The city of Spanish Fort is asking for more time to evaluate a controversial plan by the Alabama State Port Authority (ASPA) to create 1,200 acres of wetlands in Upper Mobile Bay using dredged material from the Port of Mobile. As Lagniappe reported last week, a 30-day public comment period on the transformative project opened Dec. 2, but concerns have since been raised about public awareness of the project and its potential environmental ramifications.
On Monday, the Spanish Fort City Council unanimously passed a resolution asking the U.S. Army Corps of Engineers (USACE) and the Alabama Department of Environmental Management (ADEM) to extend the public comment period for another 60 days. Mayor Mike McMillan said he’s contacted multiple agencies since learning about the proposal earlier this month and “there’s too many unanswered questions.”
“This is not an effort to disrupt anything at the State Docks,” McMillan said, noting the importance of the port on the local economy. “I just think it’s very rushed to put this through in a month’s time, during a holiday period, when people are so distracted with other things in their life.”
Spanish Fort has its own plan to invest in improvements along the Causeway, and at Monday night’s meeting, Councilman J.R. Smith said he’d be interested to know more about the toxicity of the dredged material and long-term impacts of ASPA’s proposal.
“I think it’s imperative we get the right environmental scientists to see what kind of effect that dredging has going forward,” he said.
McMillan said the site where ASPA is planning to dispose of the dredge material — in a shallow flat of two to six feet of water about a mile and a half south of the Causeway — “is very dear to me.”
“We have one chance to do this and do it right,” he said. “I need more eyes on this project. I think it’s being rushed through too fast. There are a lot of different opinions and I think the comment period needs to be out there for another 60 days at least to give the experts a chance to really look at it and understand what it’s going to do to the bay … I don’t want to see this rushed into.”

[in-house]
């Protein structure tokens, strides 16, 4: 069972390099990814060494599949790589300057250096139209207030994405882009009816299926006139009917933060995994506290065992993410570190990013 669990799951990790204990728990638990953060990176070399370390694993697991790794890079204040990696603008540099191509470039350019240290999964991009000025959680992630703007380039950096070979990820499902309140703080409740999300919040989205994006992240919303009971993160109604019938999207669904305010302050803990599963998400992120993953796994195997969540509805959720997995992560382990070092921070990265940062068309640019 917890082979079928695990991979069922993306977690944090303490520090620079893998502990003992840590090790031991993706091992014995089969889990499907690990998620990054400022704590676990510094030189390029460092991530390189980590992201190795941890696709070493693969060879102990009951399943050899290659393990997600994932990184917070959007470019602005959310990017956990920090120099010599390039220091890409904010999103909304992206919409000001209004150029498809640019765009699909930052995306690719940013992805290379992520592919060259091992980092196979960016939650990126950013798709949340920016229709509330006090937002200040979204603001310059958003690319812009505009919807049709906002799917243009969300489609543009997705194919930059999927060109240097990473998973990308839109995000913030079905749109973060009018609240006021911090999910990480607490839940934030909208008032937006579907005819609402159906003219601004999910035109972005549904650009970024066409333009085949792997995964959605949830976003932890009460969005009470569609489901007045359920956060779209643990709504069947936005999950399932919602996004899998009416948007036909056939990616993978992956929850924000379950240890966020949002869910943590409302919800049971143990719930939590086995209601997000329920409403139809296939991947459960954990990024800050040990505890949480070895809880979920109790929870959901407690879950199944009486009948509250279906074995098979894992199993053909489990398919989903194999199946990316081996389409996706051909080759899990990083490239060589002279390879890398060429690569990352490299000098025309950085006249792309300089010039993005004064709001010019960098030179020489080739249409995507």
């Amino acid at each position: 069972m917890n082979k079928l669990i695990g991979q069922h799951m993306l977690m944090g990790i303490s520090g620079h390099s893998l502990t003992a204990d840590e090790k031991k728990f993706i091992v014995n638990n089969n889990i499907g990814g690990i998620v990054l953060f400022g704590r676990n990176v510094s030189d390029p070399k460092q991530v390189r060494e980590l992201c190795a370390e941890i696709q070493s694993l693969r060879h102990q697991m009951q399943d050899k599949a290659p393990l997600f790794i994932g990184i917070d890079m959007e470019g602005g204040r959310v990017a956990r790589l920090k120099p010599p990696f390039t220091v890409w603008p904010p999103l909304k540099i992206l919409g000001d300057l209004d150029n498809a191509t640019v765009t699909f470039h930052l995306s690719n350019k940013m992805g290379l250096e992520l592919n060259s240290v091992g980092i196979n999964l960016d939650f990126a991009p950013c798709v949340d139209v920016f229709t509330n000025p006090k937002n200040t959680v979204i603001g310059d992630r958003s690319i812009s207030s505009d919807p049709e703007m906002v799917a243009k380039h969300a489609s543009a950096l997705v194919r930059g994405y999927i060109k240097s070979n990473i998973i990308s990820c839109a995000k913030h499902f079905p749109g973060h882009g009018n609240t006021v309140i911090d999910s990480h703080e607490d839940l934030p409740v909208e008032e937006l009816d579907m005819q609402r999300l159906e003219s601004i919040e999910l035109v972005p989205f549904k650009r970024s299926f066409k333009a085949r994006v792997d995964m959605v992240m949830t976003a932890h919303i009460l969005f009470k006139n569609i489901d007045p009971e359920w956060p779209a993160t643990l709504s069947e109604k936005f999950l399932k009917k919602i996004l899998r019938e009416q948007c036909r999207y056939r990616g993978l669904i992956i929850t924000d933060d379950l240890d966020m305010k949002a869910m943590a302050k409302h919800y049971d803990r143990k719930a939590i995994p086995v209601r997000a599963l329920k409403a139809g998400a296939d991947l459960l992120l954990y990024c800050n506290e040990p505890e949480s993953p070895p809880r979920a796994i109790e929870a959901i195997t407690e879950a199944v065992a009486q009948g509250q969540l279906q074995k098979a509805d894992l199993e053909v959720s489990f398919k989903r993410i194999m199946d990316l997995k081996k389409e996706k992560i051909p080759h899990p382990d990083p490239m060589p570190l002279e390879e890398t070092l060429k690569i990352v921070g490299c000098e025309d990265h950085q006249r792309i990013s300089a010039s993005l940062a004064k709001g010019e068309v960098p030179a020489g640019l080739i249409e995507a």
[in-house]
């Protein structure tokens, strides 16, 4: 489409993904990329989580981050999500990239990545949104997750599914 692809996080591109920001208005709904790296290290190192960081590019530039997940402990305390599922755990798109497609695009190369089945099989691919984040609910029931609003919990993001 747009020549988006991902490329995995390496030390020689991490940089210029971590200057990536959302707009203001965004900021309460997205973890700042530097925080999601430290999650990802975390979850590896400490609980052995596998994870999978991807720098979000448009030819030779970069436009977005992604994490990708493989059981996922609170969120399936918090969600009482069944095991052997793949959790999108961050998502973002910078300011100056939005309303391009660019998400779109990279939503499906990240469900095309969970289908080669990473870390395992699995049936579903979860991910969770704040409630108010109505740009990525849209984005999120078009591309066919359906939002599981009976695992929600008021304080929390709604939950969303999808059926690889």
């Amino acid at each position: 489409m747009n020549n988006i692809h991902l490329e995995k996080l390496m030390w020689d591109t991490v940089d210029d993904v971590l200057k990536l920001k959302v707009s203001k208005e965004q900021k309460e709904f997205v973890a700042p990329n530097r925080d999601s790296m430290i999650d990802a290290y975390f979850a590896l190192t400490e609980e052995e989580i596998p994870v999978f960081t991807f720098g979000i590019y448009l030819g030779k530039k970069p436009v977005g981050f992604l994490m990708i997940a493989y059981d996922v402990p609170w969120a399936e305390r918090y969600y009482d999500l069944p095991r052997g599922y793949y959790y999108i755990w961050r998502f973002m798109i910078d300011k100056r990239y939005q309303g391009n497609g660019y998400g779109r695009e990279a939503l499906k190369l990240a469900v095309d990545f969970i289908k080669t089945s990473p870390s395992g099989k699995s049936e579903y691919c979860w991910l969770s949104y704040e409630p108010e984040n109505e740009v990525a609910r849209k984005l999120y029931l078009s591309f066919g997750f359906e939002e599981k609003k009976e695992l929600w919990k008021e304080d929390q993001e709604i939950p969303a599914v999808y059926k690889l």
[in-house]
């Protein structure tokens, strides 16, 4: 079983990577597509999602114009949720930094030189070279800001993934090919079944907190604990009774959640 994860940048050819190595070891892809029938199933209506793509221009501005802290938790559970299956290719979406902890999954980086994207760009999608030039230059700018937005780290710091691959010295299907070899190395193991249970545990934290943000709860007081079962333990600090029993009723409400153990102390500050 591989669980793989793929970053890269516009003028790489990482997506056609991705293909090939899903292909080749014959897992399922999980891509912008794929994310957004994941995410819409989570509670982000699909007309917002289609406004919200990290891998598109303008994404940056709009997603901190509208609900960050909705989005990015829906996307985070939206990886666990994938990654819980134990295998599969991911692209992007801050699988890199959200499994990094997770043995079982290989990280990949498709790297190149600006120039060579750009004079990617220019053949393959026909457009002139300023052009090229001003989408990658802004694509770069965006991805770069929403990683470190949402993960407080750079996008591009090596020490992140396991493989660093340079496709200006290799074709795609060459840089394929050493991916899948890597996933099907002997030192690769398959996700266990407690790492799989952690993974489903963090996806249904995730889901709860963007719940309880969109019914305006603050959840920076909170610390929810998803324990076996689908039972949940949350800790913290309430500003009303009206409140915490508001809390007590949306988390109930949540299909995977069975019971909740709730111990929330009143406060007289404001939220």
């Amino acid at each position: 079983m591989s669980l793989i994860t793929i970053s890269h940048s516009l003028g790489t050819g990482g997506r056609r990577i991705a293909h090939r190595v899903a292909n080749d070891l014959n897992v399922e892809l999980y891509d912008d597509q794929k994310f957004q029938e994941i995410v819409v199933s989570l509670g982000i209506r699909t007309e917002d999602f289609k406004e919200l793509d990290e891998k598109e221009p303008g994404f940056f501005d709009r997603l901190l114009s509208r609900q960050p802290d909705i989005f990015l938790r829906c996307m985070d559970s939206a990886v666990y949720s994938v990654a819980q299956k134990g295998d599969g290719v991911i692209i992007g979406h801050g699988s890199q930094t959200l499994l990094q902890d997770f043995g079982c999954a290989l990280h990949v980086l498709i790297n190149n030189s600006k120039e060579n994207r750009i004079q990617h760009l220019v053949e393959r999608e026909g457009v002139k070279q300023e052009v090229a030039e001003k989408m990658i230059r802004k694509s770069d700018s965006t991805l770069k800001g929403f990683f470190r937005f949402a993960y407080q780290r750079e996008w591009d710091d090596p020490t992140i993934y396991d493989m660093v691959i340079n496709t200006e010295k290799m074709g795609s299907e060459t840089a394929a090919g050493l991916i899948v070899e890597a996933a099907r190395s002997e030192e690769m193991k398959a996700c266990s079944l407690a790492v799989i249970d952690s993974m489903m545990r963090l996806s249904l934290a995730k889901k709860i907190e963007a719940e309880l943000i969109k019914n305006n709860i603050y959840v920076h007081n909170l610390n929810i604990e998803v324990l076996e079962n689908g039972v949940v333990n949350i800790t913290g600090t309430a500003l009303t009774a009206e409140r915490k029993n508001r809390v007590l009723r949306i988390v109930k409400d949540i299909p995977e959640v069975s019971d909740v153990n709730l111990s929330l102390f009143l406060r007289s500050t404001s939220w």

Similarly, Mobile Baykeeper has published a blog and action alert for the project, emphasizing that while it “may be beneficial, it has potential issues that we believe are not suitably accounted for in the initial permit application.” Among Baykeeper’s chief concerns are the lack of a comprehensive Environmental Impact Statement (EIS), the project’s long-term sustainability and the brief window USACE has allowed for public comments.
More specifically, Baykeeper believes the dredged sediments should be tested for heavy metals and other contaminants, the project should be resilient to storms and global warming, the public comment period should be extended and a public hearing should be scheduled.
“We strongly suggest the U.S. Army Corps of Engineers requires the Port Authority to apply to permit a much smaller portion of this project and define what criteria would show success,” Baykeeper wrote. “The Port Authority can then assess if the smaller project is successful before filling 1,200 acres of water bottoms with dredge spoils.”
Dustin Gautney, the newly appointed chief of public affairs for the Mobile District Corps of Engineers, emphasized ASPA is the project’s sponsor and USACE’s role “is to evaluate the project in accordance with our authorities under Section 404 of the Clean Water Act and Section 10 of the Rivers and Harbors Act.” Part of that process is to ask for public comment to aid in the Corps’ evaluation process, Gautney said, adding that no permitting decision has yet been made for the project.
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